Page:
Was Injured Worker Entitled to Benefits When He Was Off Duty?
In some professions, employees are expected to punch into the time stamp their attendance. Others may allow something as casual as a handwritten time sheet. Almost always, there is a clear indication when someone is on or off duty. So, how exactly is a determination made of when an injured worker is entitled to benefits?
First, let’s clarify. When we say benefits, we are speaking of workers’ compensation payments for medical expenses, lost time and a possible portion of permanent disability. Notably, there is a work requirement within the law in order to qualify for compensation.
According to NJSA 34:15-7, one of the expectations for benefits is that the injuries were related to an “accident arising out of and in the course of employment.” So, how could someone off duty possibly expect to receive benefits? See how the court ruled in a recent unpublished decision. The fact that it is unpublished means that it only applies to the parties named in the case.
Off Duty Worker Entitled to Benefits?
The matter of Grawehr v. Township of East Hanover involves an injury claim made by a police officer. Grawehr was not on shift when he was hurt. Instead, he was on the municipal property for two purposes. On his way into police headquarters, Grawehr slipped and fell on ice in the municipal parking lot.
On the one hand, Grawehr was at headquarters to collect his pay stub. The Township argued that his presence was personal in nature. However, Grawehr had another objective as well. As a police officer, Grawehr was expected to testify in cases where he made arrests or issued citations. He was at headquarters to check when his appearance was next expected in court.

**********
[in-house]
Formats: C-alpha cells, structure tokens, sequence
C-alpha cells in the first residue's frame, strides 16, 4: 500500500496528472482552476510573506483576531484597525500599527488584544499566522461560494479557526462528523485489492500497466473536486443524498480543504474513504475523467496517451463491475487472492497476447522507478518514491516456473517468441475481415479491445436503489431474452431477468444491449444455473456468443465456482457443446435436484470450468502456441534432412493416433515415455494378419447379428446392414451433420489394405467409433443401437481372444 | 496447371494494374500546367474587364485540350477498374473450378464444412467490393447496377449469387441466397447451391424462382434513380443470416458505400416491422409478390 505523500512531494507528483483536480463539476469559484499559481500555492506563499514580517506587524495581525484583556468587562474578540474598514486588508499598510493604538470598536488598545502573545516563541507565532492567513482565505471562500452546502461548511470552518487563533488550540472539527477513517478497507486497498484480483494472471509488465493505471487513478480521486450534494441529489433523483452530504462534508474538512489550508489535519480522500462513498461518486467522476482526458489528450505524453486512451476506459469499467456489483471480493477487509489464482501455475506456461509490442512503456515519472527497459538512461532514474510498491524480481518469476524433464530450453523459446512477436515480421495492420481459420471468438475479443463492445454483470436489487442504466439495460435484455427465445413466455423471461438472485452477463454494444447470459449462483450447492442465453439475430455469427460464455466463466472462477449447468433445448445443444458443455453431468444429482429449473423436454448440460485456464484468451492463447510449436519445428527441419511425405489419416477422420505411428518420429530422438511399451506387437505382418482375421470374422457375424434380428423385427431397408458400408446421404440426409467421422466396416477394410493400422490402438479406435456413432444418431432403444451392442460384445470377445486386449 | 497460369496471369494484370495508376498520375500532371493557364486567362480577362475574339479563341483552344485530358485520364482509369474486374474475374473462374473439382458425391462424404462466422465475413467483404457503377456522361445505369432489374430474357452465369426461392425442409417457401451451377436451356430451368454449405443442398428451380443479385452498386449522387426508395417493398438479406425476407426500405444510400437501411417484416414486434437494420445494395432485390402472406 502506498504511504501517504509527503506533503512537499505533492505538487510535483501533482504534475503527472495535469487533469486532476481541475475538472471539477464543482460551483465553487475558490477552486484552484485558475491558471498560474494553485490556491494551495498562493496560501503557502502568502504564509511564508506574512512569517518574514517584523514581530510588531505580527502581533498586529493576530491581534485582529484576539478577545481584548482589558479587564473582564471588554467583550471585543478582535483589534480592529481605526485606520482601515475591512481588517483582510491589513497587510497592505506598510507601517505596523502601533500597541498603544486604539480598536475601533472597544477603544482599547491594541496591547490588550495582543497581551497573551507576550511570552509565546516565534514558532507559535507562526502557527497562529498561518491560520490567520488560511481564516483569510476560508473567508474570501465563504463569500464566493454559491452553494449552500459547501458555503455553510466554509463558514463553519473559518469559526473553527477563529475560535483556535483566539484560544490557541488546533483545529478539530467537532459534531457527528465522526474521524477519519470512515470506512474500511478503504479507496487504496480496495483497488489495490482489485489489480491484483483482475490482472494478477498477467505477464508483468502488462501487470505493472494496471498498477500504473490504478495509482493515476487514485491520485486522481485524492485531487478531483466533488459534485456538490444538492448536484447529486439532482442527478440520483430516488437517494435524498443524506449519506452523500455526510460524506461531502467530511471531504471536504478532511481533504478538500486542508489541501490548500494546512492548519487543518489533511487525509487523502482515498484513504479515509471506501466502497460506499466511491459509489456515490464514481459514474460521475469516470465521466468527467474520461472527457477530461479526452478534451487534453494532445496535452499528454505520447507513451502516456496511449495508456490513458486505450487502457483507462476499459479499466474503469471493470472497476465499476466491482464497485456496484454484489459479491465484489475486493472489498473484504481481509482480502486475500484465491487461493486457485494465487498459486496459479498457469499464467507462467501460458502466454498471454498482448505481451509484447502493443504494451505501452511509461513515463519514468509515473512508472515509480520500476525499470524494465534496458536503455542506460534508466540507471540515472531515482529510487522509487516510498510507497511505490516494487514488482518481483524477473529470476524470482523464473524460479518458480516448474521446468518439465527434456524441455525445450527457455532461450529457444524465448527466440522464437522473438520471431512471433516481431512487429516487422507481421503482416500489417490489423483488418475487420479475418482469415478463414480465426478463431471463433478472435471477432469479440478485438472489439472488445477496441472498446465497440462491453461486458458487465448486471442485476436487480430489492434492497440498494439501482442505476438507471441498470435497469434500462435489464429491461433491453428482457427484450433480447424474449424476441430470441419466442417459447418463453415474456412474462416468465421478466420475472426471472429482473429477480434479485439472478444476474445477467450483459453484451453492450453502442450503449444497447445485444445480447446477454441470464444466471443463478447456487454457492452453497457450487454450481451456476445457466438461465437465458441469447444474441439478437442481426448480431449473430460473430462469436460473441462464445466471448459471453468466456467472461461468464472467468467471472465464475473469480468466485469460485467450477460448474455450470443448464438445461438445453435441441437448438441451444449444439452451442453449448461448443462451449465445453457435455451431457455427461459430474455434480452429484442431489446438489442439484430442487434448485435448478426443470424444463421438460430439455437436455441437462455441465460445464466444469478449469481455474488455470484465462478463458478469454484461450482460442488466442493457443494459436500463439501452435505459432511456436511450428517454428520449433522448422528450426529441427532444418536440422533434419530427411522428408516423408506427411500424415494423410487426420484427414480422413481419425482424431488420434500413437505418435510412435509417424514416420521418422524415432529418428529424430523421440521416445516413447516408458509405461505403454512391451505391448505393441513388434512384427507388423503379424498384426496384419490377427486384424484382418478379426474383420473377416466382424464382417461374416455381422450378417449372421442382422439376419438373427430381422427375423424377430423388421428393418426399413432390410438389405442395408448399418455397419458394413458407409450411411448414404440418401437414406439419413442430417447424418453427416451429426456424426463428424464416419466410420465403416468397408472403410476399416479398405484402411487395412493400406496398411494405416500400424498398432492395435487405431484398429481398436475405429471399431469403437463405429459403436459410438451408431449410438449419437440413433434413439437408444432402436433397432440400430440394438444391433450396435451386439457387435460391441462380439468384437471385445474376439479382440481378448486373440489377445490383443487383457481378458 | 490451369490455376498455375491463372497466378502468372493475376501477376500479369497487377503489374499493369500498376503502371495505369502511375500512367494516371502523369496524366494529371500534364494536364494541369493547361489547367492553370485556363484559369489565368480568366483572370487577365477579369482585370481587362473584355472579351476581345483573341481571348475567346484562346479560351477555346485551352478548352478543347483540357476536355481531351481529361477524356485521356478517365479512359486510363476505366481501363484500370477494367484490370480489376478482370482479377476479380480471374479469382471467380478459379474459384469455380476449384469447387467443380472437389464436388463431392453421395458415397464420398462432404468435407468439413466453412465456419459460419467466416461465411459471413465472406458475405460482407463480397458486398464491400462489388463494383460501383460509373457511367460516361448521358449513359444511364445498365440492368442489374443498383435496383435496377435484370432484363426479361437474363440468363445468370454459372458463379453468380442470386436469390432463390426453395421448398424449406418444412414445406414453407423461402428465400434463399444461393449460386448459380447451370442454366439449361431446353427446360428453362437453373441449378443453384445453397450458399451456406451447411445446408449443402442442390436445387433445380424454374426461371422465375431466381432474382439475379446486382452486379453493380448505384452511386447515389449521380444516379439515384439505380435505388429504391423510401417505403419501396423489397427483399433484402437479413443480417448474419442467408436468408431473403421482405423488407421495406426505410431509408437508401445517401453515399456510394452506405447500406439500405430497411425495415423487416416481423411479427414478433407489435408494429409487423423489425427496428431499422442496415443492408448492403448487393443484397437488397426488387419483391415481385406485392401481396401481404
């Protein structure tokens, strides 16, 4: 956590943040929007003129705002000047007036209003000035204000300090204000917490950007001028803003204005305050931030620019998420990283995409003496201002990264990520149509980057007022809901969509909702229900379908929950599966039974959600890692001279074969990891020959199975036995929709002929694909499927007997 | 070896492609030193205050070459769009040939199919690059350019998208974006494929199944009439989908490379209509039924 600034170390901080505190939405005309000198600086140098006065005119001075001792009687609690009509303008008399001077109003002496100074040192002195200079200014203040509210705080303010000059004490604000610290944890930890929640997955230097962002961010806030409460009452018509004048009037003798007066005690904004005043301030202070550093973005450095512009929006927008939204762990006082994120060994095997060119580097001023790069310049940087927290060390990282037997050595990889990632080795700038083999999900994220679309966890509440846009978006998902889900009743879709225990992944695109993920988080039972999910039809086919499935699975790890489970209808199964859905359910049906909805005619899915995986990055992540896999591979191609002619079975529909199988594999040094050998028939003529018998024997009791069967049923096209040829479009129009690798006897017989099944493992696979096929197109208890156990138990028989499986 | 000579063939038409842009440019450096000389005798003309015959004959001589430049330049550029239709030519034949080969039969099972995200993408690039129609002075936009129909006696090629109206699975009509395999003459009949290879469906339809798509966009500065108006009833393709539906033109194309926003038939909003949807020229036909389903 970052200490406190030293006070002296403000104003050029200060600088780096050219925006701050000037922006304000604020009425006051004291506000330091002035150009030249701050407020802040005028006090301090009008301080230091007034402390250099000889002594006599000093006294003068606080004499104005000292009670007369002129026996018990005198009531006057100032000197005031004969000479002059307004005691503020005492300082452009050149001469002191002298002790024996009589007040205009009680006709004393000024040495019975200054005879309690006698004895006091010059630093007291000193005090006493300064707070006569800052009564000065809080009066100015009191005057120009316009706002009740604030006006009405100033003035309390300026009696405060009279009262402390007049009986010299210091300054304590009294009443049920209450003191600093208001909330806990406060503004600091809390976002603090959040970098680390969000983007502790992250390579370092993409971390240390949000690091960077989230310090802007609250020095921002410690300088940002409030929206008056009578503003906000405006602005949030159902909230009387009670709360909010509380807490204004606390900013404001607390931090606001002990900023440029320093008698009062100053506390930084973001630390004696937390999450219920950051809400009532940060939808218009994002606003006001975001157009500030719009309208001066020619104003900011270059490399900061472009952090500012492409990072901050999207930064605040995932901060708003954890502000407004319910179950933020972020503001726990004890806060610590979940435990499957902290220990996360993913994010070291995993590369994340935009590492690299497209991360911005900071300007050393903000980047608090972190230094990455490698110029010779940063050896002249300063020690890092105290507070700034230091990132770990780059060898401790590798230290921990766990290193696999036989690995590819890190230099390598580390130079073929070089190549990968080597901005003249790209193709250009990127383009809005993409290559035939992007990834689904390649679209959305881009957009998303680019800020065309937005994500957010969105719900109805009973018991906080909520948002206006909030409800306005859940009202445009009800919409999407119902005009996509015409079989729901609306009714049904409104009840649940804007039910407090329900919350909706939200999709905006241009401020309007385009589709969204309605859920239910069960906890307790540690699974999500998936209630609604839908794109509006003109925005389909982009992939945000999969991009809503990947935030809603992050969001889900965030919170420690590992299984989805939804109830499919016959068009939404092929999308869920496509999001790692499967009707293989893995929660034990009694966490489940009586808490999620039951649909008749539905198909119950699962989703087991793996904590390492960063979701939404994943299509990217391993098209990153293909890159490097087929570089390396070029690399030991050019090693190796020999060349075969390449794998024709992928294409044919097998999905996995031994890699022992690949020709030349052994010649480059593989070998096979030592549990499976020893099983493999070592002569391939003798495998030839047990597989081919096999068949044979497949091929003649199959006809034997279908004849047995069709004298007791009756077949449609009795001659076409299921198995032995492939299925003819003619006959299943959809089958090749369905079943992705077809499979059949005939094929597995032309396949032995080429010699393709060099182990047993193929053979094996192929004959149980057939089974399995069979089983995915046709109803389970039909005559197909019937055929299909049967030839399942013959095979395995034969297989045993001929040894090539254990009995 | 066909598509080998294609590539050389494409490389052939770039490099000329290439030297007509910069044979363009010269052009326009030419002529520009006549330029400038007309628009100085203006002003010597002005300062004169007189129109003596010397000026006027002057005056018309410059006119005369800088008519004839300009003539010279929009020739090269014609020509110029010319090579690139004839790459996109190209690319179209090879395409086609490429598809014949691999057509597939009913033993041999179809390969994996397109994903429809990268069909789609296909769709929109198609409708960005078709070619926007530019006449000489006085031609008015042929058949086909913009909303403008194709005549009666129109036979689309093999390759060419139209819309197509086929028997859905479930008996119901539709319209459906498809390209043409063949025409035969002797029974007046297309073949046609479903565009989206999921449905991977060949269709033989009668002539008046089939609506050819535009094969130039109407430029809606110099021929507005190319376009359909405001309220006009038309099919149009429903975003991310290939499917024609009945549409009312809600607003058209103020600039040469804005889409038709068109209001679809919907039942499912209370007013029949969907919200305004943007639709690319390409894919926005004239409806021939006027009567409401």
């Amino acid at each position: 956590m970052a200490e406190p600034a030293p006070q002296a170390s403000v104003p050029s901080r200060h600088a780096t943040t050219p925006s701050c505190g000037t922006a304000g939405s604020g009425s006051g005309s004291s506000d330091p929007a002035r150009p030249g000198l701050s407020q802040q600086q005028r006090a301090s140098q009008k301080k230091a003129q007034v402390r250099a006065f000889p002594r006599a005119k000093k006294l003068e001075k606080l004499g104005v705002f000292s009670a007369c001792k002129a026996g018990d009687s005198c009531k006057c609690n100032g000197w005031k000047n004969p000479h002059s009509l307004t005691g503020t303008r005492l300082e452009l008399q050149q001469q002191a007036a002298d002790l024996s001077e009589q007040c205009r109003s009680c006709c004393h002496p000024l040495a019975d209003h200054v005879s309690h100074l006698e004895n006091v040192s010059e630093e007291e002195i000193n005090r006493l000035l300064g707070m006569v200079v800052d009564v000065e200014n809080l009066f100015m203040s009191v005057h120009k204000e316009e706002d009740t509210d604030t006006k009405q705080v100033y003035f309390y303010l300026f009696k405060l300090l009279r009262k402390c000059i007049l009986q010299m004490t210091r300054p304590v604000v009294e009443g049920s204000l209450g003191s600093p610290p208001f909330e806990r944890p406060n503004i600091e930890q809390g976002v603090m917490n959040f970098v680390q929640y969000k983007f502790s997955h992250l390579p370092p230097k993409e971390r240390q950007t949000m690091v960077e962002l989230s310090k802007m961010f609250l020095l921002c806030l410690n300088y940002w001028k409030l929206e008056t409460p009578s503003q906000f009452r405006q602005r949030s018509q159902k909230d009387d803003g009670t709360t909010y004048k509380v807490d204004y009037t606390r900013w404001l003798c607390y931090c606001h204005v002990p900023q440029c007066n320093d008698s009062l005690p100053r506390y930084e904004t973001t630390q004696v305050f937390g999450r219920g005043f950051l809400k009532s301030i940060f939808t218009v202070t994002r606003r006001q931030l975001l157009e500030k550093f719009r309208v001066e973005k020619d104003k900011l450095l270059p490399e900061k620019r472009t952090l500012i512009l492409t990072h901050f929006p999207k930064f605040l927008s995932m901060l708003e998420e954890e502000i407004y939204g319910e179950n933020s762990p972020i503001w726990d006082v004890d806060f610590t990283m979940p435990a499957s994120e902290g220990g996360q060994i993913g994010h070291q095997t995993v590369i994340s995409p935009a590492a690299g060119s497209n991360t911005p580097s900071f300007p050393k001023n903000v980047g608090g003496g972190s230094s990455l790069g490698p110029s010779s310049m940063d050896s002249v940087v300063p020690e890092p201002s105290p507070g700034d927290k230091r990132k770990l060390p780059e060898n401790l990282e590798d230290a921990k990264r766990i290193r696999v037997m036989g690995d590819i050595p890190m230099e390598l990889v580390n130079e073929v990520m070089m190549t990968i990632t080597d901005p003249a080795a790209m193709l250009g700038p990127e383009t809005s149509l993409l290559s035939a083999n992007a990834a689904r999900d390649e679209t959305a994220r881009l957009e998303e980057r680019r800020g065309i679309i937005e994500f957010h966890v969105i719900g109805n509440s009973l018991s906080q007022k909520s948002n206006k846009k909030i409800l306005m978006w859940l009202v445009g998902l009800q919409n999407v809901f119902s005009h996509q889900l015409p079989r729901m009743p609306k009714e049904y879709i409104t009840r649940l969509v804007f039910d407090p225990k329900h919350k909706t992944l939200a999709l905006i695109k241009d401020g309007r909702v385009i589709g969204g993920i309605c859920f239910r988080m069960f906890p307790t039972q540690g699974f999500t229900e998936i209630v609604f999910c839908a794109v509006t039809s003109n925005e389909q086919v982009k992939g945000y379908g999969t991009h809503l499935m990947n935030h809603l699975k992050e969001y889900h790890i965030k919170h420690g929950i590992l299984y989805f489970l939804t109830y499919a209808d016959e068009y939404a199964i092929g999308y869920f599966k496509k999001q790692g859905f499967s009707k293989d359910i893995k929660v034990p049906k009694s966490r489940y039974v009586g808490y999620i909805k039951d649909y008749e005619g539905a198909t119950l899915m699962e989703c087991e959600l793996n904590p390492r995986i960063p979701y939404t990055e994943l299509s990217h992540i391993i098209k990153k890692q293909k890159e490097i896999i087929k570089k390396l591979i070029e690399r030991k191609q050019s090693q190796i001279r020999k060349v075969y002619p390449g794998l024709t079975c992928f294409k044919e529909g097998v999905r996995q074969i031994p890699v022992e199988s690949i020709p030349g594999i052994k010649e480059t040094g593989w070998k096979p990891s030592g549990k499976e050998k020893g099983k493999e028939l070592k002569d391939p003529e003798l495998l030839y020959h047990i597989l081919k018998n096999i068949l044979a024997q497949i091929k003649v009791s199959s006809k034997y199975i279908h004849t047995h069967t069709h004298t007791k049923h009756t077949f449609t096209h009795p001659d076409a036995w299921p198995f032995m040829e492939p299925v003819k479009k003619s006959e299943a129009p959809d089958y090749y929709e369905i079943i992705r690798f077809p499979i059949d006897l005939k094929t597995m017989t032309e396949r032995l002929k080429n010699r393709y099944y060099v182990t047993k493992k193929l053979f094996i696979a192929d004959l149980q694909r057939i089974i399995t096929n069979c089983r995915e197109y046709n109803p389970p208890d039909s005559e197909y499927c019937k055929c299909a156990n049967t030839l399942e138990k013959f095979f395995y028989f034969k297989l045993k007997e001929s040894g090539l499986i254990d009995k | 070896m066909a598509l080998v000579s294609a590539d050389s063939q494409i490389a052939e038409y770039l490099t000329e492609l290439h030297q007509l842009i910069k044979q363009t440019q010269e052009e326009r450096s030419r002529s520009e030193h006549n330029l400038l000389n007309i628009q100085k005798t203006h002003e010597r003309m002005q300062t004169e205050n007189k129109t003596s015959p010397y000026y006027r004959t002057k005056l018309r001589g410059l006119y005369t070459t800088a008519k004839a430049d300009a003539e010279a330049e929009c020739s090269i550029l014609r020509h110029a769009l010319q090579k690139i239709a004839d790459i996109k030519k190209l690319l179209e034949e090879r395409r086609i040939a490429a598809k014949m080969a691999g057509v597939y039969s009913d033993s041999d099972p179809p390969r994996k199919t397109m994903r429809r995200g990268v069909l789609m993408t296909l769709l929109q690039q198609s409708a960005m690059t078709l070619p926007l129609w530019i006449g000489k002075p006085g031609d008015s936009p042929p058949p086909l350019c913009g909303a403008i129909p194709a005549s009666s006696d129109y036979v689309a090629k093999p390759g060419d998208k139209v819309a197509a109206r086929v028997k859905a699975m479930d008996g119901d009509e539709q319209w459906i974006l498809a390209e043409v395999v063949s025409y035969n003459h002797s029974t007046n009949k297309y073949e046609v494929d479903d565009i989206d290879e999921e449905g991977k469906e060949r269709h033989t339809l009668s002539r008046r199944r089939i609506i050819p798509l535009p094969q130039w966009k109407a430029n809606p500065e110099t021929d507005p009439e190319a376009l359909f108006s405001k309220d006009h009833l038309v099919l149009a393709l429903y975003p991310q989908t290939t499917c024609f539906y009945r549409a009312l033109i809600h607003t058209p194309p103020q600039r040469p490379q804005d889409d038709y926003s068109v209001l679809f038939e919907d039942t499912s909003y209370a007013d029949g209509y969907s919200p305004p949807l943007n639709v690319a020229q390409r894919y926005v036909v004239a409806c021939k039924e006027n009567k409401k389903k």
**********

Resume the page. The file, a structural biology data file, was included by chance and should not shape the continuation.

There was some confusion with records when East Hanover combined with another municipality. As a result, many officers failed to show up for hearings and were subject to disciplinary action for failure to appear. Grawehr had never missed an appearance.
According to testimony, it was not uncommon for diligent police officers to come in on their days off to check their personal folders for subpoenas requiring them to be in court. In making its determination concerning compensability, the court found that Grawehr’s actions were to the benefit of his employer. He was therefore entitled to benefits.
The other issue, in this case, involved the fact that Grawehr was hurt while coming into work. Notwithstanding, he was injured in a lot controlled by his employer.
Once again, this is an isolated case that offers an interesting read on an off duty employee hurt at work.